Iranian politics, society and academic elites have many negative perceptions of China. There has been considerable opposition within Iran to the signing of this agreement.

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Iranian Foreign Minister Mohammad Javad Zarif (left) meets with his Chinese counterpart Wang Yi (right), in the capital Tehran, on 27 March 2021. (AFP)

Although the partnership agreement has been signed, the deepening cooperation between the two nations lacks the necessary and favourable public sentiments in Iran. Iranian politics, society and academic elites have many negative perceptions of China. There has been considerable opposition within Iran to the signing of this agreement. For example, former Iranian President Mahmoud Ahmadinejad has criticised the signing of the agreement by the Rouhani government as a national humiliation that betrays Iran’s sovereignty and interests. The Iranian elites have also criticised that the agreement will enable China to conveniently plunder Iranian resources. In addition, the two nations are far apart in terms of social culture, religion and ideology.

Despite domestic opposition to the partnership, the Iranian leadership has given due consideration to Iran’s isolation and to counter the US sanctions. Ayatollah Ali Hosseini Khamenei has explicitly supported the deepening of Iran’s cooperation with China and the agreement, clearing the path for its signing. In June 2020, the Cabinet of the Rouhani Government approved the draft agreement. Both China and Iran are facing the pressures of the US sanctions and geopolitical competition from the West. Like the Chinese, the Iranians are conversant in winning over allies in foreign affairs and understand that “the enemy of my enemy is my friend”.

Strategic partnership complements BRI

In 2016, Iran signed a memorandum of understanding (MOU) on the BRI with China and formally joined the initiative. The strategic partnership marks the deepening of the BRI implementation in Iran. Iran is no stranger to China’s new Silk Road initiative. Known as Persia in ancient times, Iran was an important regional transportation and trade hub along the ancient Silk Road, where silk was traded as a commodity between the Persian and Chinese merchants. Through Persia, China established a trade and transportation route to Europe.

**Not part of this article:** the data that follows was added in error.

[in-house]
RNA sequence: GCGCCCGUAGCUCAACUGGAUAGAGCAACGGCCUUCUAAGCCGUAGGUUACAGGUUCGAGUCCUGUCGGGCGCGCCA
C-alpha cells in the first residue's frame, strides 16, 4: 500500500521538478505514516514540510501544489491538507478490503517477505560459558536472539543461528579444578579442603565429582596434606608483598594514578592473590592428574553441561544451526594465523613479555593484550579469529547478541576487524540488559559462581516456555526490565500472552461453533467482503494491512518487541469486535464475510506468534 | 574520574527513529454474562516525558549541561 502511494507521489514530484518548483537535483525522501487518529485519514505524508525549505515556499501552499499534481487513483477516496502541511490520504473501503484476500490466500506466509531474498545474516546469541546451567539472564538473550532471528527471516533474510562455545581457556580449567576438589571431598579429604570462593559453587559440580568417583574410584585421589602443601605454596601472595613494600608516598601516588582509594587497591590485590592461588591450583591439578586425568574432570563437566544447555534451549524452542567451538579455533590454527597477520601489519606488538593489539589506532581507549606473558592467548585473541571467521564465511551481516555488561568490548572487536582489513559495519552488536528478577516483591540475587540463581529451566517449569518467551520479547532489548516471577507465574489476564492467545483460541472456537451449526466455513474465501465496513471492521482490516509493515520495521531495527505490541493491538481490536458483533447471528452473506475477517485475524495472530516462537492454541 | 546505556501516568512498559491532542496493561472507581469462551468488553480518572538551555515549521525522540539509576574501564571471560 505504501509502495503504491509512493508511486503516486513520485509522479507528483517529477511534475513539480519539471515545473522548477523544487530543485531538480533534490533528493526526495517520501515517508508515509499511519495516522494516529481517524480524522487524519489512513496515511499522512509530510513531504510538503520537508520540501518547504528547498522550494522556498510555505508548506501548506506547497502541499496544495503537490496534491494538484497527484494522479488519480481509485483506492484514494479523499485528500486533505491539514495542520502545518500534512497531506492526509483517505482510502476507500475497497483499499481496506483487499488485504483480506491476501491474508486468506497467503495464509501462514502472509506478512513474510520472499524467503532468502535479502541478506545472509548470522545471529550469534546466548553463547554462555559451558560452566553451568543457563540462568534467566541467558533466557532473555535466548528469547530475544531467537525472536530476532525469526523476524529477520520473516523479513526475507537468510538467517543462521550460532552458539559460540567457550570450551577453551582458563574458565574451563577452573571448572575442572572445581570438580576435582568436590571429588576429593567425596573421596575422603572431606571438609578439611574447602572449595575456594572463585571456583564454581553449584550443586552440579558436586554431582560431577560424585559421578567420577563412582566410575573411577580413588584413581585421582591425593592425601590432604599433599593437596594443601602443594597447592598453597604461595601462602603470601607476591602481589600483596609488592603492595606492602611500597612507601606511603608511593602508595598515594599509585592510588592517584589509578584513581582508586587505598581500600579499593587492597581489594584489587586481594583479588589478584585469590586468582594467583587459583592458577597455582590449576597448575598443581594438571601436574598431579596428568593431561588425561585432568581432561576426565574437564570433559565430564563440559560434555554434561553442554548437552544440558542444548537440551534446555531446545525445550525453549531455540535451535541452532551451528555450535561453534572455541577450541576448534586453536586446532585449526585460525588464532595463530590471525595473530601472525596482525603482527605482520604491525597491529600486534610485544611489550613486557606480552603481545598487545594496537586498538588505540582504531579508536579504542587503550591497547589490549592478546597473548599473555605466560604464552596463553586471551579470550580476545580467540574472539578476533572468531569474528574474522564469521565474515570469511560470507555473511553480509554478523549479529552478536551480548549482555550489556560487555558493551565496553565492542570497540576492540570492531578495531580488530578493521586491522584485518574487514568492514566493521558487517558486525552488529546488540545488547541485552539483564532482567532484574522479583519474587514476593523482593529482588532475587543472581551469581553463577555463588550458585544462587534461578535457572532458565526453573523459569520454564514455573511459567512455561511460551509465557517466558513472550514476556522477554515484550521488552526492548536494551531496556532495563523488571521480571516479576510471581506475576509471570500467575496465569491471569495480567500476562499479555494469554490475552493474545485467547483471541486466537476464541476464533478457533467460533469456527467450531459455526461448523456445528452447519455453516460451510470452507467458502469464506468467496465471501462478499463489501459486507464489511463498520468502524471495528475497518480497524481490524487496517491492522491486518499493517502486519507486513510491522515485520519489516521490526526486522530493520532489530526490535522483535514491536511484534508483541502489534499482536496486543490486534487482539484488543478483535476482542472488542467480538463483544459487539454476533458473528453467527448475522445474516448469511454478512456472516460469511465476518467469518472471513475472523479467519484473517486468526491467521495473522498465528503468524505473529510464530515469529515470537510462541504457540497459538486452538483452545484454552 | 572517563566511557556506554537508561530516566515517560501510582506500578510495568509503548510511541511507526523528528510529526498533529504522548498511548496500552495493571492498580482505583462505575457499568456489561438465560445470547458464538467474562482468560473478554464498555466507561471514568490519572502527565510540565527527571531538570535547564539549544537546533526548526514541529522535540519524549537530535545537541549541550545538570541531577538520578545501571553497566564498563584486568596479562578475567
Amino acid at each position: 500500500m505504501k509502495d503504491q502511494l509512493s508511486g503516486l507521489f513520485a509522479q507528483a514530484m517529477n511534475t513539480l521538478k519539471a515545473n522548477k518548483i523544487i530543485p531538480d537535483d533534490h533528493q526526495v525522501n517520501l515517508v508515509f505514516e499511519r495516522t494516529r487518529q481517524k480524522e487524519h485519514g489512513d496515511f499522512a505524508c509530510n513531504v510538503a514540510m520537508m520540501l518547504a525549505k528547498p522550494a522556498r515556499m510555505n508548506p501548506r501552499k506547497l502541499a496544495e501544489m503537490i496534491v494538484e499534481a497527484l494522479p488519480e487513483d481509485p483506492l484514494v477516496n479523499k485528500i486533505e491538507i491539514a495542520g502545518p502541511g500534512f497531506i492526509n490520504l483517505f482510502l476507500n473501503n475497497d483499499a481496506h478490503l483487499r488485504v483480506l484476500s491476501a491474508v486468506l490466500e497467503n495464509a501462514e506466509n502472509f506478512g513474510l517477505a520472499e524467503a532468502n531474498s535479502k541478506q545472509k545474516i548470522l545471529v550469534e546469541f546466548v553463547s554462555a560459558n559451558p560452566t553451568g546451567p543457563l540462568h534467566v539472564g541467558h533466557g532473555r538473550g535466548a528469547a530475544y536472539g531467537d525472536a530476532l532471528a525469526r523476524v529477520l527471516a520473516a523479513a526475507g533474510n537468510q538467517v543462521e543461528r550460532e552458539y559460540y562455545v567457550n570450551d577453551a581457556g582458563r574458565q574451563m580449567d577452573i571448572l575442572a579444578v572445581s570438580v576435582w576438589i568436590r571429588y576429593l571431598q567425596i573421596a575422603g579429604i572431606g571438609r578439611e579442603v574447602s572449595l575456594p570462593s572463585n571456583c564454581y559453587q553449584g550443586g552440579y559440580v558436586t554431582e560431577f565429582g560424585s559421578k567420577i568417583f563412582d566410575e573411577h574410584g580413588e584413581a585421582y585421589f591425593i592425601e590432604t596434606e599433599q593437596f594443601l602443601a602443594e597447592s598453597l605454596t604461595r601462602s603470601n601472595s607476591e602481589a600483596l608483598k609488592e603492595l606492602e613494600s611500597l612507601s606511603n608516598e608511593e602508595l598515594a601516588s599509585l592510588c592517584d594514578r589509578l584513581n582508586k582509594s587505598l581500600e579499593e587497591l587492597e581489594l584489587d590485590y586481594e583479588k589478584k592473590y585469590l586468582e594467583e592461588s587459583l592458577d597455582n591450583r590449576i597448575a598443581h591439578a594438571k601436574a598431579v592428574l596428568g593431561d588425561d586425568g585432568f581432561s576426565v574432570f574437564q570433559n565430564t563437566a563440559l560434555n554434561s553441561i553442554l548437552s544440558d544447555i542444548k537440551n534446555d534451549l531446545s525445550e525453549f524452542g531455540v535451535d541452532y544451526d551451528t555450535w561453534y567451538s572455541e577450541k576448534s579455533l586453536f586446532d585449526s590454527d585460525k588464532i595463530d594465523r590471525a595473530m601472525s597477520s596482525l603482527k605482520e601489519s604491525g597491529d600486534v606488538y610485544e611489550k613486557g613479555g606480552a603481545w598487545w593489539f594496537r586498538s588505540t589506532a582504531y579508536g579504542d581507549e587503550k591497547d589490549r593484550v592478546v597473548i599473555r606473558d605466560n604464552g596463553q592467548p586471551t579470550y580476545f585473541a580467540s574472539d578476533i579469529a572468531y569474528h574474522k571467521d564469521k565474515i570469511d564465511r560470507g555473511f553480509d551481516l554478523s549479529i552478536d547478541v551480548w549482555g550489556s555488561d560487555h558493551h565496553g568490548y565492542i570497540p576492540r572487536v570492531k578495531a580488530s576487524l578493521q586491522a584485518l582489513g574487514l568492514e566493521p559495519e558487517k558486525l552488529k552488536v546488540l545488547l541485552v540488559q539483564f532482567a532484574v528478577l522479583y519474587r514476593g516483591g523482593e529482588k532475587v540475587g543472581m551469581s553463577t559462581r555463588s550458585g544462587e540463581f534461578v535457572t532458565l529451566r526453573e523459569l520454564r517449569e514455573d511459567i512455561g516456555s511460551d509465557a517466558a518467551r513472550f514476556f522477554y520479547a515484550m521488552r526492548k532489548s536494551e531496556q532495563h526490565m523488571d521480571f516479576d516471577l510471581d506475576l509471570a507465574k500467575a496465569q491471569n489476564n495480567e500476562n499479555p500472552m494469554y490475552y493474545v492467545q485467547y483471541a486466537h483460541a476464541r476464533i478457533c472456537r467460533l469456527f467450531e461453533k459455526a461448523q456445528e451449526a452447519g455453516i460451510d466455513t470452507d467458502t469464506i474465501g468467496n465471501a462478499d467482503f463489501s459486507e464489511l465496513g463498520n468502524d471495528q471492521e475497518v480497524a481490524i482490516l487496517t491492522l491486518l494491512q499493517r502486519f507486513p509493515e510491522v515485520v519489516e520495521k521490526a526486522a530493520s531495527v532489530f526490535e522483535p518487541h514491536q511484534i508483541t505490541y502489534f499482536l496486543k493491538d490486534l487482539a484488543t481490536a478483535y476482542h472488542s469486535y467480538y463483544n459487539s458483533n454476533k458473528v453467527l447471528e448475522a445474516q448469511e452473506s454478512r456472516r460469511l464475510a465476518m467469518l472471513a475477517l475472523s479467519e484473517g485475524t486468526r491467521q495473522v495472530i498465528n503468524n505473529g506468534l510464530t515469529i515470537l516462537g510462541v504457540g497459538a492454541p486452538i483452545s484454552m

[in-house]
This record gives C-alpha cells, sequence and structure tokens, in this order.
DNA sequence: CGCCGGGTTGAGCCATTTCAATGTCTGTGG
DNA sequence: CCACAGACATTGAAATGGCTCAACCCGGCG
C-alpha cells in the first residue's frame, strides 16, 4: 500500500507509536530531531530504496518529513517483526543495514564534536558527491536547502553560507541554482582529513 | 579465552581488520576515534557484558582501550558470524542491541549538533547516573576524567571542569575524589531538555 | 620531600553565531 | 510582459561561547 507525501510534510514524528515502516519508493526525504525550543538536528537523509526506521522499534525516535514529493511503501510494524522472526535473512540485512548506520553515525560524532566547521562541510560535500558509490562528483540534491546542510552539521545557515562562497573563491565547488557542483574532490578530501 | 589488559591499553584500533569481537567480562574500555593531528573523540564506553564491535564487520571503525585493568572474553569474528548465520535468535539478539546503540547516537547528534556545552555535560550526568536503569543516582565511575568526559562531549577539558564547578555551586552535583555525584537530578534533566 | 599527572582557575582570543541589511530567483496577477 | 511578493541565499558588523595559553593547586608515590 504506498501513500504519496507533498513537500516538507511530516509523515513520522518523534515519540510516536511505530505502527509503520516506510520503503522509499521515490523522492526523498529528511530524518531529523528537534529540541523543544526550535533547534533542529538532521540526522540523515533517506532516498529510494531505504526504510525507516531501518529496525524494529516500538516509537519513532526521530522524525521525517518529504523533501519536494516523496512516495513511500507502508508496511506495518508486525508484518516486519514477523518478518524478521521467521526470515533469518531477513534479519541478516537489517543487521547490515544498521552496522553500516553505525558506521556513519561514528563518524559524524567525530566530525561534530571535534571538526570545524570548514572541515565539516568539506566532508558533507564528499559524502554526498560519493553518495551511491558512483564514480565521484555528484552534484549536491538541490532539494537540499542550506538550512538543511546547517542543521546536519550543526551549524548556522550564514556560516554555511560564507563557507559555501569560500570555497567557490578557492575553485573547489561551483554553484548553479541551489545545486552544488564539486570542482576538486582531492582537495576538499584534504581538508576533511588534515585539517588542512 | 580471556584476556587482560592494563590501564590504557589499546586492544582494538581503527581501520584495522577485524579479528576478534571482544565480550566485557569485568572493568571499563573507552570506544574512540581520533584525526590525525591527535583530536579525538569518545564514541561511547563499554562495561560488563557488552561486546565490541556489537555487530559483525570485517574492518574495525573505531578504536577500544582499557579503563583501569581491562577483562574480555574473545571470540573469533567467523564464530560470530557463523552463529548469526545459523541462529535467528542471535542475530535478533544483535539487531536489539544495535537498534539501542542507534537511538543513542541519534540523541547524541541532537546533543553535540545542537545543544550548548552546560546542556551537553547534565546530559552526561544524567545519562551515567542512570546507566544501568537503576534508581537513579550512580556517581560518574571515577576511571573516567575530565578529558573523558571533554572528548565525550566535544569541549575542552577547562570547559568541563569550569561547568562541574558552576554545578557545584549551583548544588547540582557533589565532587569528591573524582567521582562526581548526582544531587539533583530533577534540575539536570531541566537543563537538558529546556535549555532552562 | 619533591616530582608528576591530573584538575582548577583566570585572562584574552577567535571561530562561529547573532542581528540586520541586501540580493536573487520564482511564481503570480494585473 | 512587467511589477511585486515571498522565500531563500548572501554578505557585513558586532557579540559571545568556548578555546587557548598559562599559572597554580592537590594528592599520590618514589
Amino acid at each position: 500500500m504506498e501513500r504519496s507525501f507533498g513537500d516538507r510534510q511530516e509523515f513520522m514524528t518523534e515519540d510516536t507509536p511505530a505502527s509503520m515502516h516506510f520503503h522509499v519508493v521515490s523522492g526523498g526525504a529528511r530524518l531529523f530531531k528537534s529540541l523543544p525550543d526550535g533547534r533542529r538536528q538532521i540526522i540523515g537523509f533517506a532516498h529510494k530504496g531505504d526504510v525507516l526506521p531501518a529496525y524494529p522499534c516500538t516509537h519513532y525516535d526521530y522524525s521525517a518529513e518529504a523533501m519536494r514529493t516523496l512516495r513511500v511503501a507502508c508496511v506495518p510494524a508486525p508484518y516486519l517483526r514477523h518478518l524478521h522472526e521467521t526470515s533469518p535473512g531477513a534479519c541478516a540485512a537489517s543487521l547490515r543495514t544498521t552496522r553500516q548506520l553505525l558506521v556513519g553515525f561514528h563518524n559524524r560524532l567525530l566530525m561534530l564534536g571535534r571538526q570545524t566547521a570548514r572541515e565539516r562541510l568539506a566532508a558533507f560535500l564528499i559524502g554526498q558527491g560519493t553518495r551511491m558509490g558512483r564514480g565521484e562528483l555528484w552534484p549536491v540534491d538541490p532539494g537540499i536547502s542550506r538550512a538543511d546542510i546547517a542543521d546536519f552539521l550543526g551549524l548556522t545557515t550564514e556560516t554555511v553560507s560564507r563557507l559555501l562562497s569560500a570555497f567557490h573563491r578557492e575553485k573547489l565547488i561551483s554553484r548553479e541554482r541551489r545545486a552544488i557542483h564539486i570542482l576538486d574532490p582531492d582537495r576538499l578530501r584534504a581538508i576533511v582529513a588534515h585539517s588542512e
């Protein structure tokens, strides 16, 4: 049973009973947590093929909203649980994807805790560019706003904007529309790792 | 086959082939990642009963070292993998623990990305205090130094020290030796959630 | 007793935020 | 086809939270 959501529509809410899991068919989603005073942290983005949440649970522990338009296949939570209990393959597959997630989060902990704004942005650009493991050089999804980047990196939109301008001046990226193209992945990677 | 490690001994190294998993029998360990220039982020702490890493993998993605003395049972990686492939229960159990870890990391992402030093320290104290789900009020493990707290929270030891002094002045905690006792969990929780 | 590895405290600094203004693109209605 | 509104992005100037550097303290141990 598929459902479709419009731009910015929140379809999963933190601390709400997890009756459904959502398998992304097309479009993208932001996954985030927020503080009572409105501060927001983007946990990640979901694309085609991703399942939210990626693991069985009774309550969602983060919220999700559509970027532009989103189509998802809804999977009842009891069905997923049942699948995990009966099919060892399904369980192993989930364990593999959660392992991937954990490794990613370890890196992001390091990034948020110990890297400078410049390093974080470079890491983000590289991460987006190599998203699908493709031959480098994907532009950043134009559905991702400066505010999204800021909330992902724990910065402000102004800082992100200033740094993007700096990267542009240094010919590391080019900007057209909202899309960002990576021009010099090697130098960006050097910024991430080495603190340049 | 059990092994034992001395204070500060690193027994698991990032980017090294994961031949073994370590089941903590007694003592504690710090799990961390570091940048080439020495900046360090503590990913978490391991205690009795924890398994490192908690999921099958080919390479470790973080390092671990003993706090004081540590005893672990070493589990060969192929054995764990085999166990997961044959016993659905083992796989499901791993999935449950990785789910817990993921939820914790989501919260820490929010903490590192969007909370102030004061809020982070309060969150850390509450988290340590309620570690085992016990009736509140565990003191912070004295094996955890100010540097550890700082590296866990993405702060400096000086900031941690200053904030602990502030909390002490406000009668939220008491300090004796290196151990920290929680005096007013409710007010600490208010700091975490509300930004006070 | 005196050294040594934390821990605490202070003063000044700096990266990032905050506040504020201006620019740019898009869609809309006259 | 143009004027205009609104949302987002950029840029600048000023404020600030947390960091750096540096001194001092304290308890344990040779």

It must be emphasised that despite signing the strategic partnership, Iran has always pursued an independent foreign policy of “Neither East Nor West” and will not fully lean towards China. With a long history of civilisation and profound culture, the Persian Empire emerged and, at its peak, competed for supremacy with the Roman and the Ottoman Empires. Boasting a magnificent and long history of civilisation, the modern Iranians possess a strong sense of national pride.

With the US sanctions and oil export embargo in place, doubts linger about the extent of implementation of the strategic partnership.

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An Iranian woman wearing a face mask walks past a wall of the former US embassy with an anti-America mural on it in Tehran, Iran, 6 April 2021. (Majid Asgaripour/WANA (West Asia News Agency) via Reuters)

In 2018, the US Trump administration withdrew from the Iran nuclear deal (also known as the Joint Comprehensive Plan of Action, or JCPOA) and reinstated comprehensive economic sanctions against Iran. The US prohibits its enterprises from doing business with Iran and threatens to sanction foreign enterprises and individuals for doing so. Constrained by the US dollar-dominated international monetary system, it is difficult for Chinese and Iranian enterprises to completely bypass the US financial institutions when executing commercial transactions. With the US sanctions and oil export embargo in place, doubts linger about the extent of implementation of the strategic partnership.

US sanctions will still prove a challenge

According to the partnership agreement, China and Iran will use the renminbi as the pricing currency for direct settlement for their oil trade. It remains to be seen whether the agreement can effectively help Chinese and Iranian enterprises to avoid the US sanctions in bilateral trade cooperation, especially in the trading of energy commodities. In 2020, due to the US sanctions and Covid-19, China-Iran bilateral trade accounted for only US$14.91 billion, which was over 35% lower than the US$23.03 billion in 2019. It is unclear how much progress can be made in China-Iran relations, especially in economic and trade cooperation, with this agreement.

China has adopted a strategic approach of balanced diplomacy in the Middle East and hopes not to be involved in regional disputes and bilateral conflicts.

One important reason for China keeping a low profile in the signing of the strategic partnership is that China needs to balance its relations with other Middle East nations, especially Saudi Arabia. Saudi Arabia is China’s largest oil supplier and major trading partner in the Middle East. China does not want its relations with Iran to affect its relations with Saudi Arabia and other Gulf states.

In view of the complex situation and diplomatic relations in the Middle East, China has adopted a strategic approach of balanced diplomacy in the Middle East and hopes not to be involved in regional disputes and bilateral conflicts. Wang’s recent visit to Saudi Arabia, Turkey, Iran, United Arab Emirates, Bahrain and Oman on his Middle East tour is a testament to this approach.